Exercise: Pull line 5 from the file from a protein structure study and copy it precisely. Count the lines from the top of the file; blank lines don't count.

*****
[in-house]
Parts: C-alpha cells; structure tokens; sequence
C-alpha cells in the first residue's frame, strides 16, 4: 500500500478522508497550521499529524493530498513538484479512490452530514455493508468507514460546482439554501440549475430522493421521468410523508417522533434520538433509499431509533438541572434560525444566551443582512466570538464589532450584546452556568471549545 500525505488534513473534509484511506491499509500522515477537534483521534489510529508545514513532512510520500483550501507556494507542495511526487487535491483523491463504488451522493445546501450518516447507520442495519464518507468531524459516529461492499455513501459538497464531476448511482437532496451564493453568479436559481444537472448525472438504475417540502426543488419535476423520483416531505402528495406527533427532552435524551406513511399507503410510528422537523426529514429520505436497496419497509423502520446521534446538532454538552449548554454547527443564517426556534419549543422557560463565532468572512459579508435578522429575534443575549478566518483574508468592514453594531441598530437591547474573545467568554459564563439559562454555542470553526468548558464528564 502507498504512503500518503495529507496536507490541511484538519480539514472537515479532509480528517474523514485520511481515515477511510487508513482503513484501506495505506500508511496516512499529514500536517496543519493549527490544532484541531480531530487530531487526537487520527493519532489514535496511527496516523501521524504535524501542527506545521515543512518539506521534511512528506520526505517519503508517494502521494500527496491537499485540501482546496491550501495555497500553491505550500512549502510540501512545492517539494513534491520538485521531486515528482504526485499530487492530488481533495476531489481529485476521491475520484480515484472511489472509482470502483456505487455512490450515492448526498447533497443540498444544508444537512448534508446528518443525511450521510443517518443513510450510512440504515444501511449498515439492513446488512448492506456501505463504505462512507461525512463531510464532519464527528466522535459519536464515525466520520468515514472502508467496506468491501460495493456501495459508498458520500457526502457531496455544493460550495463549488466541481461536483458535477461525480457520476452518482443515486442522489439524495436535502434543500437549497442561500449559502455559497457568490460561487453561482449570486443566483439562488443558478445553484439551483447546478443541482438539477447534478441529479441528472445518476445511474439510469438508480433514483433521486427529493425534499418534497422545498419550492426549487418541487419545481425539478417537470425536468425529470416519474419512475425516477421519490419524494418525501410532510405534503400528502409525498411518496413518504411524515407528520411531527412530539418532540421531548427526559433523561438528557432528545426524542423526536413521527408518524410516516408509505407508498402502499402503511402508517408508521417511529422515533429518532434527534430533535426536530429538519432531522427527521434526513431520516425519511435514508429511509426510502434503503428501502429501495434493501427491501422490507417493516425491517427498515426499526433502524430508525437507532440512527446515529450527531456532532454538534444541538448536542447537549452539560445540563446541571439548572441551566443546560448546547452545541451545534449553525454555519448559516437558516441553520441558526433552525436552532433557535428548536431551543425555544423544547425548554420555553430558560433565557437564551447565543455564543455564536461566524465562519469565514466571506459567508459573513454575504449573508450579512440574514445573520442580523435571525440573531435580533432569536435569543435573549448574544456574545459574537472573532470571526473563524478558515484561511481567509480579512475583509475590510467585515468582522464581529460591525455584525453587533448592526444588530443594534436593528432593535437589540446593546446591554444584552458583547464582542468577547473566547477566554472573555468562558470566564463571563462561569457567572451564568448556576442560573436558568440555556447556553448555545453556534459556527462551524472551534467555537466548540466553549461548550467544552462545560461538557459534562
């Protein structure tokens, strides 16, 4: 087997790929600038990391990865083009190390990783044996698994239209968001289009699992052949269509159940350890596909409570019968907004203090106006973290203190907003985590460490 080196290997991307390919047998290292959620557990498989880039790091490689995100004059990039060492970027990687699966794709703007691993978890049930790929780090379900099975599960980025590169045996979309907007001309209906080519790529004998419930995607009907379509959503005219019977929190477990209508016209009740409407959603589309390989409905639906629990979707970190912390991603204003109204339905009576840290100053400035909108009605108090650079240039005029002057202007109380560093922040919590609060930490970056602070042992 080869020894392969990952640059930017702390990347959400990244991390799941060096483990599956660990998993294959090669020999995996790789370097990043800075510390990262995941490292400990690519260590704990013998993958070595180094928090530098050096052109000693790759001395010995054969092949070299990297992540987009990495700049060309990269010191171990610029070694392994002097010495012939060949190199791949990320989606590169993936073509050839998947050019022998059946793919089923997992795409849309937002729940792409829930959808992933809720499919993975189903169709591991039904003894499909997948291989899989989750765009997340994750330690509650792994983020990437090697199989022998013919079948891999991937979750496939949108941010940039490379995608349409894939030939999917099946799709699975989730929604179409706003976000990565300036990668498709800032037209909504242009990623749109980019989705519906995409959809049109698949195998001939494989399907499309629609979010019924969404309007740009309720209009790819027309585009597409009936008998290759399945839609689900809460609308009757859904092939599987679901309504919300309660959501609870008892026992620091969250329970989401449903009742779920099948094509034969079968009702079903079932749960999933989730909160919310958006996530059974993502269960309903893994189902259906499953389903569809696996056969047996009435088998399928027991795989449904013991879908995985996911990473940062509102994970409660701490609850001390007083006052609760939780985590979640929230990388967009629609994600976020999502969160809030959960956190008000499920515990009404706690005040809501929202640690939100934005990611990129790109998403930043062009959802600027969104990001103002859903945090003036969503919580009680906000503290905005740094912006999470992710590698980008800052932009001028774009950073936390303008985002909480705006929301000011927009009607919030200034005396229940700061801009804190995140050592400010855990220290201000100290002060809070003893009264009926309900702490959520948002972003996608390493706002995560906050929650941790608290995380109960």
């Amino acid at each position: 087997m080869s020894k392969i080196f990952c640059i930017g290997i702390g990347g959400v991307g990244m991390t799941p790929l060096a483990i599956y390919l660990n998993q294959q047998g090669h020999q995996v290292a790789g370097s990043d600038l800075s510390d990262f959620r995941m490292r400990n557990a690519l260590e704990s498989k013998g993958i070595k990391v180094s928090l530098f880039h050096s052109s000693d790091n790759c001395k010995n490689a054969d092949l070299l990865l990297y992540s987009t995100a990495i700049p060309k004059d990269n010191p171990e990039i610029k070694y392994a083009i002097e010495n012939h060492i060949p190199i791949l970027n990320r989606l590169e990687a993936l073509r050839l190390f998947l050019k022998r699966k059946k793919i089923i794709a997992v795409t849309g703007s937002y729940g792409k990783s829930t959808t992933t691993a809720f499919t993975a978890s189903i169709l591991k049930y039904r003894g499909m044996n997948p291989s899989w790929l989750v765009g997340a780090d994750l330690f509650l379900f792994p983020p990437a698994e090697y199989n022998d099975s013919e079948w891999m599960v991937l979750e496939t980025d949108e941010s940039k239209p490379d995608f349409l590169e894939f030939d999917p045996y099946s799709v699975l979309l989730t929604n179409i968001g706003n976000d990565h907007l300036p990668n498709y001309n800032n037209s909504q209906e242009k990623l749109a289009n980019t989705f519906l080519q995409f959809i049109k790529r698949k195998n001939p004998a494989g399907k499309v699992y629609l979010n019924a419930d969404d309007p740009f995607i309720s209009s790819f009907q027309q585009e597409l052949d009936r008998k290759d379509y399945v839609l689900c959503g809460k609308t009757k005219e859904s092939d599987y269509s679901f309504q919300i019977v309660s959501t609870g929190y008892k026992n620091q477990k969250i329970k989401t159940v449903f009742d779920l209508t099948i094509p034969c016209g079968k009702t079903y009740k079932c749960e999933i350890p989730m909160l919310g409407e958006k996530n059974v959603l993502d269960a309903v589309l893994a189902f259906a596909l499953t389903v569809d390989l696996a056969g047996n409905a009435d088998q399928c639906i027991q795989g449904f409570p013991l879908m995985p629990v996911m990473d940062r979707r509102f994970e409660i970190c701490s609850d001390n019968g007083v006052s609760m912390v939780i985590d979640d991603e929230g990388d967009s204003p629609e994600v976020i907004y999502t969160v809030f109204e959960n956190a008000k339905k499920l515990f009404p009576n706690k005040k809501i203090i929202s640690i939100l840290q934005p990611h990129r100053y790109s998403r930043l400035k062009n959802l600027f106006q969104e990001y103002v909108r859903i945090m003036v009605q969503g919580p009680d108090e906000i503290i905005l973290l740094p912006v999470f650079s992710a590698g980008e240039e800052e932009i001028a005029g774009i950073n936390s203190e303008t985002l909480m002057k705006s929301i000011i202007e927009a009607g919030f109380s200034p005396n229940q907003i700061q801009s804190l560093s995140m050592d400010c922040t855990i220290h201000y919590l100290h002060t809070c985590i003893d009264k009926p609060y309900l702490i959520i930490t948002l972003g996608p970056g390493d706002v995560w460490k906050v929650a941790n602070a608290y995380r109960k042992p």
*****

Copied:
């Amino acid at each position: 087997m080869s020894k392969i080196f990952c640059i930017g290997i702390g990347g959400v991307g990244m991390t799941p790929l060096a483990i599956y390919l660990n998993q294959q047998g090669h020999q995996v290292a790789g370097s990043d600038l800075s510390d990262f959620r995941m490292r400990n557990a690519l260590e704990s498989k013998g993958i070595k990391v180094s928090l530098f880039h050096s052109s000693d790091n790759c001395k010995n490689a054969d092949l070299l990865l990297y992540s987009t995100a990495i700049p060309k004059d990269n010191p171990e990039i610029k070694y392994a083009i002097e010495n012939h060492i060949p190199i791949l970027n990320r989606l590169e990687a993936l073509r050839l190390f998947l050019k022998r699966k059946k793919i089923i794709a997992v795409t849309g703007s937002y729940g792409k990783s829930t959808t992933t691993a809720f499919t993975a978890s189903i169709l591991k049930y039904r003894g499909m044996n997948p291989s899989w790929l989750v765009g997340a780090d994750l330690f509650l379900f792994p983020p990437a698994e090697y199989n022998d099975s013919e079948w891999m599960v991937l979750e496939t980025d949108e941010s940039k239209p490379d995608f349409l590169e894939f030939d999917p045996y099946s799709v699975l979309l989730t929604n179409i968001g706003n976000d990565h907007l300036p990668n498709y001309n800032n037209s909504q209906e242009k990623l749109a289009n980019t989705f519906l080519q995409f959809i049109k790529r698949k195998n001939p004998a494989g399907k499309v699992y629609l979010n019924a419930d969404d309007p740009f995607i309720s209009s790819f009907q027309q585009e597409l052949d009936r008998k290759d379509y399945v839609l689900c959503g809460k609308t009757k005219e859904s092939d599987y269509s679901f309504q919300i019977v309660s959501t609870g929190y008892k026992n620091q477990k969250i329970k989401t159940v449903f009742d779920l209508t099948i094509p034969c016209g079968k009702t079903y009740k079932c749960e999933i350890p989730m909160l919310g409407e958006k996530n059974v959603l993502d269960a309903v589309l893994a189902f259906a596909l499953t389903v569809d390989l696996a056969g047996n409905a009435d088998q399928c639906i027991q795989g449904f409570p013991l879908m995985p629990v996911m990473d940062r979707r509102f994970e409660i970190c701490s609850d001390n019968g007083v006052s609760m912390v939780i985590d979640d991603e929230g990388d967009s204003p629609e994600v976020i907004y999502t969160v809030f109204e959960n956190a008000k339905k499920l515990f009404p009576n706690k005040k809501i203090i929202s640690i939100l840290q934005p990611h990129r100053y790109s998403r930043l400035k062009n959802l600027f106006q969104e990001y103002v909108r859903i945090m003036v009605q969503g919580p009680d108090e906000i503290i905005l973290l740094p912006v999470f650079s992710a590698g980008e240039e800052e932009i001028a005029g774009i950073n936390s203190e303008t985002l909480m002057k705006s929301i000011i202007e927009a009607g919030f109380s200034p005396n229940q907003i700061q801009s804190l560093s995140m050592d400010c922040t855990i220290h201000y919590l100290h002060t809070c985590i003893d009264k009926p609060y309900l702490i959520i930490t948002l972003g996608p970056g390493d706002v995560w460490k906050v929650a941790n602070a608290y995380r109960k042992p």